Take the 2-minute tour ×
Stack Overflow is a question and answer site for professional and enthusiast programmers. It's 100% free, no registration required.

i'm trying to solve a seemingly simple problem, but just can't quite get my mind around it.

i have two times startTime and stopTime, which can be considered to be in the format: hh:mm:ss [24hr format].

Now given a third time - timeToTest - i need to find out if timeToTest lies between startTime and stopTime. There is no date information involved, other than just the times.

So for example - if i have startTime = '22:30:00' and stopTime = '03:30:00', then for timeToTest = '01:14:23', the test should return true.

I've tried a solution with java.util.Date by converting the times to milliseconds using getTime(), but with any interval which rolls over the 24 hr barrier, the logic fails.

I'm trying to build a solution using Java - but i believe the logic is language independent.

share|improve this question

5 Answers 5

You must add a "day" where "0" == current day, "1" == next day and so on. So in fact when stopTime == '03:30:00' it should be '27:30:00' (i.e. on the next day).

In your case, if the stopTime < startTime, then add 86400 seconds.

share|improve this answer
    
aaron, i've tried the approach of adding a day to stopTime when it is smaller than startTime. however, the problem i face is - when do i decide to add a day to the timeToTest. For example, i should add a day to timeToTest when it is > 00:00:00 but < stopTime. but when it is < 00:00:00 i shouldn't. Also, since i need to run this logic over a data-set, i somehow feel putting so many checks and creating new Date objects might lead to a performance overhead. –  anirvan Jul 21 '10 at 10:12
    
Well, if the time is after midnight, then it is on the next day. Your problem is that the "day" information is thrown away and there is no safe way to recreate it from the piece you're left with. The only safe solution is to keep this important fact when the data is created. –  Aaron Digulla Jul 21 '10 at 14:41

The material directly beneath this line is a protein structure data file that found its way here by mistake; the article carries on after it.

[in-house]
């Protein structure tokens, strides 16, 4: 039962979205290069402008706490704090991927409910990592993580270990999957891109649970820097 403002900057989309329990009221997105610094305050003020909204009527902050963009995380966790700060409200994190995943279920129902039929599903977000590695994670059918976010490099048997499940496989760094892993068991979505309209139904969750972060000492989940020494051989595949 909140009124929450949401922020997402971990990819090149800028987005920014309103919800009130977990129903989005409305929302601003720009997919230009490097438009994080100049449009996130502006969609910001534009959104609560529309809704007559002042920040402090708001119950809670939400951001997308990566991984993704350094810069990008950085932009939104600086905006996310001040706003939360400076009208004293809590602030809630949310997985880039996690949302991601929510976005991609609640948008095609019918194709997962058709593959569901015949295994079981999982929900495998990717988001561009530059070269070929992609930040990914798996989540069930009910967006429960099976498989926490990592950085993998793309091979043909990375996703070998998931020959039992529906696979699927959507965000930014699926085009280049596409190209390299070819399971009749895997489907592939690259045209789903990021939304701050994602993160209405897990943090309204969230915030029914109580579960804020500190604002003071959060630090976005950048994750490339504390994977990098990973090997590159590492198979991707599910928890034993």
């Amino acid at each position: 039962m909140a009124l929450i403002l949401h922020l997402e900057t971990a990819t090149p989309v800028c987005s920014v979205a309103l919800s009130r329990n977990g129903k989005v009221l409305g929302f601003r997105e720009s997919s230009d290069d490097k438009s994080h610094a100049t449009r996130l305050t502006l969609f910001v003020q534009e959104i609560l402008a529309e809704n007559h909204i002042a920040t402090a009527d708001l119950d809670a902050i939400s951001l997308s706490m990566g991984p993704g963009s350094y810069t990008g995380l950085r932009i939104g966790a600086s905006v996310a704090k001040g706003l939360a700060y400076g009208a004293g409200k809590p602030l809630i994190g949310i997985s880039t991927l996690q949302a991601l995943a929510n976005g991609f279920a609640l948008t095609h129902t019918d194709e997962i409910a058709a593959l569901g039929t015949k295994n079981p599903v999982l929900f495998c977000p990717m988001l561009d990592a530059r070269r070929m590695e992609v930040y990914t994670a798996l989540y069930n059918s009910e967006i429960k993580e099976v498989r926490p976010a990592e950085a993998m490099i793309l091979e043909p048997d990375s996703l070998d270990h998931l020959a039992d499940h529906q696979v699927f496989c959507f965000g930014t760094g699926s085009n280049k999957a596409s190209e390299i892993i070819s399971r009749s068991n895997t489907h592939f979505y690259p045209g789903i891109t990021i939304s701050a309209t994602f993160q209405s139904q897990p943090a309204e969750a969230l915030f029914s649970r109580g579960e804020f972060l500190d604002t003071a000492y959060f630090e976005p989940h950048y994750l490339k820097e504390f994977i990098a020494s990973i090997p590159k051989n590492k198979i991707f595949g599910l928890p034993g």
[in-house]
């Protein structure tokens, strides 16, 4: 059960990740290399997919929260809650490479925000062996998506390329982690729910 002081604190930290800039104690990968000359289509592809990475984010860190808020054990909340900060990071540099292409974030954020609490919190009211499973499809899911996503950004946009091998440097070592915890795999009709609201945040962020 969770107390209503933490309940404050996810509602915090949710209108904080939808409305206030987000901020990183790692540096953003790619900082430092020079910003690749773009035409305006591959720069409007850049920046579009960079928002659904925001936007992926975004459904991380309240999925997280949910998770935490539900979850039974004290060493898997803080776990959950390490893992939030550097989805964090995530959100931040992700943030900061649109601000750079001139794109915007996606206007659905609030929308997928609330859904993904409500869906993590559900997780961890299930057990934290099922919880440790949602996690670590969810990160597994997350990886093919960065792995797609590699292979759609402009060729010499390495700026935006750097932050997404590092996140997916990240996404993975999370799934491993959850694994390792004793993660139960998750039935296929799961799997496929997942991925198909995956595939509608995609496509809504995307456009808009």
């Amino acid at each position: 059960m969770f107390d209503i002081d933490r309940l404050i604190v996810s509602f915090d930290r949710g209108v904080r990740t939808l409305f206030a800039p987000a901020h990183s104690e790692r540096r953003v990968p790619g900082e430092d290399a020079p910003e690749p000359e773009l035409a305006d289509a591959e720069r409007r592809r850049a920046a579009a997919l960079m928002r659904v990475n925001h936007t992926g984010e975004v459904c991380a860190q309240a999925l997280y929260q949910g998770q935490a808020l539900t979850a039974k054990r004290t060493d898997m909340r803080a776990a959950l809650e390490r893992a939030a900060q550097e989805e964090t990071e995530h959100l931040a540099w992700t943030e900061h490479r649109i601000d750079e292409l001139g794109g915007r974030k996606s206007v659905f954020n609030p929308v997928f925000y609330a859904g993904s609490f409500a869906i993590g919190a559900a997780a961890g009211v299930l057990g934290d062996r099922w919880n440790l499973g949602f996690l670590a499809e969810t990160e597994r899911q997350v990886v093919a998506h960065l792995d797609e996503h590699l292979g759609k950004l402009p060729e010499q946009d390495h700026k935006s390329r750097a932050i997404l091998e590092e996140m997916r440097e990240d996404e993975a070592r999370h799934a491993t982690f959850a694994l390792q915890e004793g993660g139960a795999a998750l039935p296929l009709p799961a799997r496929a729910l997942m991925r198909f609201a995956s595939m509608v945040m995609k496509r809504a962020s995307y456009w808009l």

Referring to performance: Start to worry about it when your solution works and is slow. Avoid premature optimization. –  Aaron Digulla Jul 21 '10 at 14:42

How about:

  • Find the next occurrence of the specified time after the start instant
  • Check whether that occurrence is before the end instant or not

The first step can probably be broken down pretty easily:

  • Is the specified time on/after the time of the start instant?
    • Yes: the next occurrence is that time on the same day as the start instant
    • No: the next occurrence is that time on the next day from the start instant

All of this is likely to be somewhat easier to write in Joda Time than using java.util.*, by the way :)

share|improve this answer
    
Indeed, Joda Time is very nice, and maybe the new JSR-310 jsr-310.dev.java.net implementation would solve many of the ugly problems with java.util.Date. –  A. Ionescu Jul 21 '10 at 9:40